Open access and open scholarship attracted much attention. The use of electronic content in special libraries of Tanzania resulted in a recommendation that suppliers standardize the interfaces and functionality of their products to encourage use of content. On the other hand the University of Pretoria was able to show the importance of collaboration between the library and the research office in ensuring that research statistics were accurate – especially when these have a direct impact on funding. They also made use of the opportunity to explain the process that led up to the University's open access declaration a week after the conference.

Another paper that caused much deliberation was one in which the authors made use of 'worldmapper' images to display Africa's contribution to the published body of research literature (showing a very skinny and small Africa) versus the image of a large, obese Africa when it comes to issues such as poverty and illiteracy. The reality of Africa where we do cutting edge basic science including cell biology, immunology, biochemistry, genetics, microbiology and molecular science, which in turn enables us to discover the origin and development of disease, was stressed. Understanding the nature of human disease allows us to develop new drugs, accurate diagnostic tools, effective vaccines and other interventions that can be life saving. This in turn means that we can take our discoveries into clinical research, and translate what we do from the laboratory to the bedside with the intention of improving people's lives ... and yet we are struggling to communicate our research victories to the rest of the world. A serious plea was made that Africans actively participate in the effort to find alternative publishing models that would reward research effort much earlier in the research cycle.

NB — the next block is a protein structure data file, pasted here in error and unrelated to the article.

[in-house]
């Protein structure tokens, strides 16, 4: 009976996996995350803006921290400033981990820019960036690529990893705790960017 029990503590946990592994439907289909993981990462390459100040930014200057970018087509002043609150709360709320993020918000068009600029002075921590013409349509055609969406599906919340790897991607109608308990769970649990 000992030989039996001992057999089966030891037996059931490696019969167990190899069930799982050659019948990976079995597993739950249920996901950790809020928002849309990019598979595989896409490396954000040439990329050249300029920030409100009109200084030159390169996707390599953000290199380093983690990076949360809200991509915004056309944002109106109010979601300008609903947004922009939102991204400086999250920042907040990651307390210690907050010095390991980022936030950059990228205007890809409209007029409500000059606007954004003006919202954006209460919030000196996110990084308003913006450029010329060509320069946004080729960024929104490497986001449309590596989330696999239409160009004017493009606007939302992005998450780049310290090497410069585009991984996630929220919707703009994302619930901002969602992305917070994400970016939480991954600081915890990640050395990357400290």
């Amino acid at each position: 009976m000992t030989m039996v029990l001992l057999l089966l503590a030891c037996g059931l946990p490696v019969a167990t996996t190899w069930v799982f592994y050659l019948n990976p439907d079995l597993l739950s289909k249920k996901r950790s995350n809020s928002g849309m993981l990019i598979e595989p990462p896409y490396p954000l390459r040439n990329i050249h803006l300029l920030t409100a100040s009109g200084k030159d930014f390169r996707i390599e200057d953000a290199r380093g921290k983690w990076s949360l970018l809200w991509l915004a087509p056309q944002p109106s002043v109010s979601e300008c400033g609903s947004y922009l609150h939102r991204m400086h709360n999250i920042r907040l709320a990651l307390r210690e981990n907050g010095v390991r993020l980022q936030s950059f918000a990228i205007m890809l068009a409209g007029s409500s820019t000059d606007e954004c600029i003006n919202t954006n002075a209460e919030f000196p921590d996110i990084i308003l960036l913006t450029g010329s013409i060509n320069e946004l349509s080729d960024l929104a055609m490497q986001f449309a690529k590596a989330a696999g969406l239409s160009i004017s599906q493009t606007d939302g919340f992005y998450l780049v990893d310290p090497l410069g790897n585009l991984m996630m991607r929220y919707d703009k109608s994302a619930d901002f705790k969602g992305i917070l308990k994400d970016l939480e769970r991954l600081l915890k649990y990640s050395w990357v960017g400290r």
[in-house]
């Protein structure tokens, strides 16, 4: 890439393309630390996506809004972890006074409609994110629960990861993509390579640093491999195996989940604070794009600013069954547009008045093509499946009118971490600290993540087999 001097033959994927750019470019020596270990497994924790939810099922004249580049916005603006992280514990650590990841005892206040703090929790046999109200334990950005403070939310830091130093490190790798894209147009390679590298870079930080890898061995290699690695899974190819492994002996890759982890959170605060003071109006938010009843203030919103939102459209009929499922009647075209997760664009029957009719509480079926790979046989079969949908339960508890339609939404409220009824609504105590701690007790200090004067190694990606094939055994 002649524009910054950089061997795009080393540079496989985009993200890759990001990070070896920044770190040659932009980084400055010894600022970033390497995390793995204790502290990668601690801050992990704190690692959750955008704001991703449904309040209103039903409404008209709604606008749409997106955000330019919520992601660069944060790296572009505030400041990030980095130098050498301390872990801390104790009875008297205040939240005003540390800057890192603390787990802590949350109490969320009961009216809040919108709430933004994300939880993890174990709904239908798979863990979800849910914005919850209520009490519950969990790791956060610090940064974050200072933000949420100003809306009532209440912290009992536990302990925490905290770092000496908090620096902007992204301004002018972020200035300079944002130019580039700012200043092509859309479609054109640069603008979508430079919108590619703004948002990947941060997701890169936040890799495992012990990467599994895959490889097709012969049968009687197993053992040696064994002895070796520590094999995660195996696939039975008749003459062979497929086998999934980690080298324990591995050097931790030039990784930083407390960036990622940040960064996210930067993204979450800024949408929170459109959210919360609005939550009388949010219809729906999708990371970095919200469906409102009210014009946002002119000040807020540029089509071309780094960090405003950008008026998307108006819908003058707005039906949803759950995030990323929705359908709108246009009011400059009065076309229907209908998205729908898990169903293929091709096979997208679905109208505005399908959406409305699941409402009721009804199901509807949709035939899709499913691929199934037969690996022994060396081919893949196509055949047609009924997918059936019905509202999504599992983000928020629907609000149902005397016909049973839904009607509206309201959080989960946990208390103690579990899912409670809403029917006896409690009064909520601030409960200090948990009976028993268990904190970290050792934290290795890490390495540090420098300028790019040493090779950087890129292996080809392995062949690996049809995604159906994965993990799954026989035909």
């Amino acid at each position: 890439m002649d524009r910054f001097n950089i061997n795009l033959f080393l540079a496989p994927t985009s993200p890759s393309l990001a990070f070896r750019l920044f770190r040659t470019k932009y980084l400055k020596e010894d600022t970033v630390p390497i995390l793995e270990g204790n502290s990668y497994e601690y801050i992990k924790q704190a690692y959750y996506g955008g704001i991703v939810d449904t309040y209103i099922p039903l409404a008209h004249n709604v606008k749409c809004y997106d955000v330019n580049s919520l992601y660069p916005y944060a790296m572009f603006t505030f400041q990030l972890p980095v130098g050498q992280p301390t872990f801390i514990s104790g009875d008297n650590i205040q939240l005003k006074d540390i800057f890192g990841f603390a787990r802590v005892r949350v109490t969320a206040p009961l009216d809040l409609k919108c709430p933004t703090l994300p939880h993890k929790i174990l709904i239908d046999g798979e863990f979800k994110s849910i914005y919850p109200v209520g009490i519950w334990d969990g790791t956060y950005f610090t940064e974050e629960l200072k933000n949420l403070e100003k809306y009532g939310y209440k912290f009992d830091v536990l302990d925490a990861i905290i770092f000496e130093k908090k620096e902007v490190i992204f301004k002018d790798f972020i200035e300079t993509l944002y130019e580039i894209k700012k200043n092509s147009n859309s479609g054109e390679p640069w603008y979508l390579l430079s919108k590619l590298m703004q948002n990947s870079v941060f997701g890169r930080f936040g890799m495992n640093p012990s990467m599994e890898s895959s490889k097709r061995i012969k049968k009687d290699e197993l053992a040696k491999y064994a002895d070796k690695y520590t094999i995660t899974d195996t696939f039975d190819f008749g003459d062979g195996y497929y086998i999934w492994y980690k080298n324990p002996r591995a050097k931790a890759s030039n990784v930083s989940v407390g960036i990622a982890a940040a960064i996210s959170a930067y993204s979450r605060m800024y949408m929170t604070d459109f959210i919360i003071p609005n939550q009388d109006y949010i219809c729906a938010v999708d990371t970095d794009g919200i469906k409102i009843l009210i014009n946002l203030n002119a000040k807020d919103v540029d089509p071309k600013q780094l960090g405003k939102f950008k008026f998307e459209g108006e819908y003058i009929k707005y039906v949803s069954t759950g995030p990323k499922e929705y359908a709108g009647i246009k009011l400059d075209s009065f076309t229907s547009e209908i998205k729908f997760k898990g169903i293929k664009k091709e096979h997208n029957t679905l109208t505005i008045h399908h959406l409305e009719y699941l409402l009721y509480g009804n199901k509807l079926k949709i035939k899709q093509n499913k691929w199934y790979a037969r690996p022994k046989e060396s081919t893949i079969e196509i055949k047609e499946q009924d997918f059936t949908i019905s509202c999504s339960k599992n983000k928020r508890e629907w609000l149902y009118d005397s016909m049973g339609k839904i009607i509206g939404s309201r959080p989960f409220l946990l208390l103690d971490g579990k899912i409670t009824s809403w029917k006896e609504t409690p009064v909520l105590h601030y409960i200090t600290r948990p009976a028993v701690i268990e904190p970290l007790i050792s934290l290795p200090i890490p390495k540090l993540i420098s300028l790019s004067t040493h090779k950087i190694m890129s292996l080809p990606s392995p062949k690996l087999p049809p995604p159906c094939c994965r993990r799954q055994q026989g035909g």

Lastly – conference workshops provided hands on training related to the management of spatial data; making use of Web 2.0 to create second generation libraries; establishing institutional repositories; and promoting open access for the advancement of science and research. Although some thought that the workshops were too basic, many expressed appreciation for the opportunity to experience and learn about the activities first hand.

All papers and several presentations have been made available via the conference web site. The conference proceedings may be found at <>.

Planning for the third conference is already underway. The next conference will be in May 2010 in Gaberone, Botswana.

Copyright © 2009 Martie van Deventer and Heila Pienaar